BMS settles US off-label marketing case for $19.5m

Bristol-Myers Squibb is to pay $19.5 million to resolve allegations that it promoted a schizophrenia drug for unapproved uses in the US.

New York attorney general Eric Schneiderman said the company had entered into a multistate agreement related to promotion of Abilify (aripiprazole).

In a complaint filed yesterday in New York County Supreme Court, Schneiderman alleged that BMS improperly promoted Abilify for paediatric use and for use in elderly patients with symptoms of dementia and Alzheimer’s disease.

But in 2006, Abilify received a “black box” warning stating that elderly patients with dementia-related psychosis who are treated with antipsychotic drugs have an increased risk of death.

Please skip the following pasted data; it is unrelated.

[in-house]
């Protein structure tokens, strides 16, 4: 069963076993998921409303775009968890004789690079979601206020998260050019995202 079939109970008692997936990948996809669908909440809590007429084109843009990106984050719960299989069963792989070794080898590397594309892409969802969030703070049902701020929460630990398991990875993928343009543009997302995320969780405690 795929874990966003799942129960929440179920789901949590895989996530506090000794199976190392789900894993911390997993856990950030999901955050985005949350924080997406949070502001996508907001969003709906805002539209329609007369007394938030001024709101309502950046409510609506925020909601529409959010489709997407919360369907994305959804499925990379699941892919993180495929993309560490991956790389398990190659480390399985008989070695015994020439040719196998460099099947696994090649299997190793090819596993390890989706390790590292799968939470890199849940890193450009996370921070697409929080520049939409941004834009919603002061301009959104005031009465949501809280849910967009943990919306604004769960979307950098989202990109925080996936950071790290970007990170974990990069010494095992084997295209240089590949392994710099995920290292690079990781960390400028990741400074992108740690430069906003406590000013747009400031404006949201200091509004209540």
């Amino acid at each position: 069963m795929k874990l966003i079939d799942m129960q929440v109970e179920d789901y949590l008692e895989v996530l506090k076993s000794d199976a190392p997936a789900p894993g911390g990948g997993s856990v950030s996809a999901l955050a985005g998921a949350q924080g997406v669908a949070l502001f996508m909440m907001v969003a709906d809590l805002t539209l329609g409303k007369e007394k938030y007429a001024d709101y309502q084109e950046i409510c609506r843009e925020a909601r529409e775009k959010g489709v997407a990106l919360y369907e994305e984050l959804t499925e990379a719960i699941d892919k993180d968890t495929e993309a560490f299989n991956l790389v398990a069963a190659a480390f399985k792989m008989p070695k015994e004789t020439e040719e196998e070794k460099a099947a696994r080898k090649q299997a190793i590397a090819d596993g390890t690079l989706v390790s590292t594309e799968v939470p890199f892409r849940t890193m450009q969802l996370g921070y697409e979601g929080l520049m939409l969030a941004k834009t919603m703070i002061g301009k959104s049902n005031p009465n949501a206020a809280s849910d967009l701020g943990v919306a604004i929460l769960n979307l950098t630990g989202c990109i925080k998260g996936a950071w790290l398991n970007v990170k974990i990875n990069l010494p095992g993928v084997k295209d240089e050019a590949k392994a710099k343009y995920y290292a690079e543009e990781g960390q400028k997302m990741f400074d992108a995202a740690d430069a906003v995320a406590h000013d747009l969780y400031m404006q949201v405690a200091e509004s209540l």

BMS also violated state consumer protection laws by misrepresenting and minimising risks of the drug, including metabolic and weight gain side-effects, and by misrepresenting findings of scientific studies, said Schneiderman.

The agreement contains “strong injunctive terms” preventing BMS from promoting Abilify for off-label uses again, and other practices such as using medical education grants to promote Abilify, or rewarding health care providers with grants based on their prescribing habits.

BMS reached the agreement with New York and 42 other states.

Schneiderman said: “Drug companies should not market their drug for off-label uses or make claims that are not supported by scientific evidence.”

“Consumers must be able to rely on their doctor’s advice for medication without having to worry about drug companies manipulating their advertising to promote their products at the expense of patients.”

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